The European Parliament will invite Frances Haugen to speak to the chamber on November 8.
MEPs agreed to ask Haugen, a former Facebook employee who accused the company of not doing enough to mitigate the harms done on its platform, to present her findings to the Parliament, where lawmakers are currently working on a content moderation bill known as the Digital Services Act.
Haugen has not yet confirmed if she will attend.
Haugen is the main source for a series of articles on the company, published by the Wall Street Journal, which suggest that Facebook knowingly pushed products that allowed human trafficking and hurt children’s self-esteem.
European lawmakers have been working on the Digital Services Act, which will force tech companies such as Facebook to crack down on illegal content, tackle systemic issues on their platforms such as disinformation, revise their content and advertising algorithms and open up their data to regulators and researchers.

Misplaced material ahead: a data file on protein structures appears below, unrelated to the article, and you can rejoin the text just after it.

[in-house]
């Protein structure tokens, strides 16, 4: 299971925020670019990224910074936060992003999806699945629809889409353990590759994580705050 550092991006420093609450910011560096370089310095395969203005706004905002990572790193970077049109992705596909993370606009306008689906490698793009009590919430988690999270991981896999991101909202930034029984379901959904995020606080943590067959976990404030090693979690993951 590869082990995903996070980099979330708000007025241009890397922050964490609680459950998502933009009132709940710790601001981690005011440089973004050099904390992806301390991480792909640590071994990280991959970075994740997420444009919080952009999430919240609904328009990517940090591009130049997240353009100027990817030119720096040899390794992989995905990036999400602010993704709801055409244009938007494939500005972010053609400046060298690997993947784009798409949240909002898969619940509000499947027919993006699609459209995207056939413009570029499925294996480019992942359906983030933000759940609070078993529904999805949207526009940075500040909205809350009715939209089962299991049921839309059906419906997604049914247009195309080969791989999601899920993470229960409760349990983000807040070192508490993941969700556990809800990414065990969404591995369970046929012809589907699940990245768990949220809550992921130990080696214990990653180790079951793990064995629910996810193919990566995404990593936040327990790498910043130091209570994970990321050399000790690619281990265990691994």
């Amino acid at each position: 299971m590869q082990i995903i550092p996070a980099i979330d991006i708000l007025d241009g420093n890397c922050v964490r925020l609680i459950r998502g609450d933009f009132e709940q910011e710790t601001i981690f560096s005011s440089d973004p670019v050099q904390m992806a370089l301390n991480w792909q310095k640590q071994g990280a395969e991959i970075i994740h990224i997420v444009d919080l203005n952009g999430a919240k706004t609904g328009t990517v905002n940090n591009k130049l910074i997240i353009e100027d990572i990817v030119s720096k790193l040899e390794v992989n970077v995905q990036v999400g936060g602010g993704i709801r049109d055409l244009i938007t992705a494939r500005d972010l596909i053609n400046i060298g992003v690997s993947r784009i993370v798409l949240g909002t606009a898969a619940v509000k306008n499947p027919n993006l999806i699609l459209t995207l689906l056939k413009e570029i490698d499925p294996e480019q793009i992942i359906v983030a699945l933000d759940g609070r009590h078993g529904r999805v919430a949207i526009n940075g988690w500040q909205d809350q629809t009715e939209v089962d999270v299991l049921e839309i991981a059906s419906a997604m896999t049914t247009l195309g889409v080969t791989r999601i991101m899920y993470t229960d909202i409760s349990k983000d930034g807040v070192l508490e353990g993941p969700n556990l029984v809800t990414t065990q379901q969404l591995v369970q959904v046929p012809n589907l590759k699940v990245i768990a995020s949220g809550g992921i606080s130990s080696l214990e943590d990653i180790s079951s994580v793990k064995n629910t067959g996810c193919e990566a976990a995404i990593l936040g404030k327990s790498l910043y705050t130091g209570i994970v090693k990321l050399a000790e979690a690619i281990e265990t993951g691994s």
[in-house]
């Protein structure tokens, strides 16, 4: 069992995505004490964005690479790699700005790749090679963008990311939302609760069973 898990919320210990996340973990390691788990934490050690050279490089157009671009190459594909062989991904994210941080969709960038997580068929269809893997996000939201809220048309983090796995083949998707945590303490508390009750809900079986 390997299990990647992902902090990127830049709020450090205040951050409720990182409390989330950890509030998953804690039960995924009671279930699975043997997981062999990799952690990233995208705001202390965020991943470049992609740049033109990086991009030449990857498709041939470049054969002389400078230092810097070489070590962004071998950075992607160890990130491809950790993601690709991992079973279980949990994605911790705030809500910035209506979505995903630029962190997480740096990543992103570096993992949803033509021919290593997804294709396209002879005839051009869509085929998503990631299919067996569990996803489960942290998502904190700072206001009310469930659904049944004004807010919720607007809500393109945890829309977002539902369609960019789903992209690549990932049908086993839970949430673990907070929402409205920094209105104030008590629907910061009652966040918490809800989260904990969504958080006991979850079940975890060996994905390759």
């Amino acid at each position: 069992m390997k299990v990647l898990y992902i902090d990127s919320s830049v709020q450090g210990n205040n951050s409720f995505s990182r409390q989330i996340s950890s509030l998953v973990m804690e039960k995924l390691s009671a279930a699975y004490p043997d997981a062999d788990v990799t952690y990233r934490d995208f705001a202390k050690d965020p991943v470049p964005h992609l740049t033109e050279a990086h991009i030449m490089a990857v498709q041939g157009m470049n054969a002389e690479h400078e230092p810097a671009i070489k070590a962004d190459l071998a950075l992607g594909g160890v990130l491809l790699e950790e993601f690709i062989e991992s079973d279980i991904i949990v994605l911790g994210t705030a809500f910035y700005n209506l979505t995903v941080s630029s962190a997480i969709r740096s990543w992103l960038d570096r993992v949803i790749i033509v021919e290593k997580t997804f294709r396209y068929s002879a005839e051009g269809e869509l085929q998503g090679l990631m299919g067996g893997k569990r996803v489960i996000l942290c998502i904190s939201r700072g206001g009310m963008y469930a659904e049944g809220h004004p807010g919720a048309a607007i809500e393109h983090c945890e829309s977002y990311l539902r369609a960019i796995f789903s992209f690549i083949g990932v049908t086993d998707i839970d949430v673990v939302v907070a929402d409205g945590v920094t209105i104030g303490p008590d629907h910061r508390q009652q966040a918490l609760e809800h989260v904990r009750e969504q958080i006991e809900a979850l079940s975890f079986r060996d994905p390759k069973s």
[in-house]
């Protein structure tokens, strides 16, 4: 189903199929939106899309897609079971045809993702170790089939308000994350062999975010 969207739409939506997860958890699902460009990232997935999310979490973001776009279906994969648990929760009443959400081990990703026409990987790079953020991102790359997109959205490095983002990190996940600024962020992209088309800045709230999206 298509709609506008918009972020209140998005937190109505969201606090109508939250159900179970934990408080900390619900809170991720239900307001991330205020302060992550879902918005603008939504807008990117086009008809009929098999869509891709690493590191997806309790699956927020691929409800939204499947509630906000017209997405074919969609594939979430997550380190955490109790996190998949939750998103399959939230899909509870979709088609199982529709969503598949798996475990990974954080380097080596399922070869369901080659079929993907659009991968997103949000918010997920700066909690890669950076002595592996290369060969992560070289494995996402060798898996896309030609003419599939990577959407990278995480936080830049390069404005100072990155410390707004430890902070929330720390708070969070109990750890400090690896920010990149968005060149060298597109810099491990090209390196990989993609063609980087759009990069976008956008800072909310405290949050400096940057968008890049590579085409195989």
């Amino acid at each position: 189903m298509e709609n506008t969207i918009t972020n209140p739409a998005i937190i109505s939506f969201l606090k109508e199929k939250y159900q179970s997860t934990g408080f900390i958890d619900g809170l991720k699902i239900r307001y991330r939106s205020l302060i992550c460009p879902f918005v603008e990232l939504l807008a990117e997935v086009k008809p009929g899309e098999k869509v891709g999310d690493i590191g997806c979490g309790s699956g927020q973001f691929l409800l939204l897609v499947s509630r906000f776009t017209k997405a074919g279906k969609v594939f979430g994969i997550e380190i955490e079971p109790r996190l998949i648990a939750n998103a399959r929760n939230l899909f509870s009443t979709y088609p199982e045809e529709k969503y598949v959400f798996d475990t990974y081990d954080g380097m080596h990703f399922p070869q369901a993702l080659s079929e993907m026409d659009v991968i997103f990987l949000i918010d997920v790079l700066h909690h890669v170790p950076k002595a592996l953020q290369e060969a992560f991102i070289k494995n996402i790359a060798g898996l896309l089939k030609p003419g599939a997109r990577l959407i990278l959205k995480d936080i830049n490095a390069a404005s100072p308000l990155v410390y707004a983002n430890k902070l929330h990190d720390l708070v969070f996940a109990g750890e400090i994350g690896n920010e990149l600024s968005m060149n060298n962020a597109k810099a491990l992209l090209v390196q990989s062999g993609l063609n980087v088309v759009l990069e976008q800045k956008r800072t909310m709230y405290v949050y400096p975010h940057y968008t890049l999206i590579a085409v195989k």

Haugen spoke in the U.S. Senate last week. She has also been engaging with European officials as well, having spoken with key MEPs including Christel Schaldemose and Alexandra Geese, and top Commission officials Thierry Breton and Věra Jourová.
Faced with widespread backlash, Facebook on Sunday offered to make changes that would protect teenagers from content on its Instagram app that “may not be conducive to their well-being” and encourage users to “take a break” periodically while using the app.
Haugen is also scheduled to testify in the U.K. parliament on October 25.
MEPs in the internal market committee are also slated to vote on the Digital Markets and Services Act on November 8.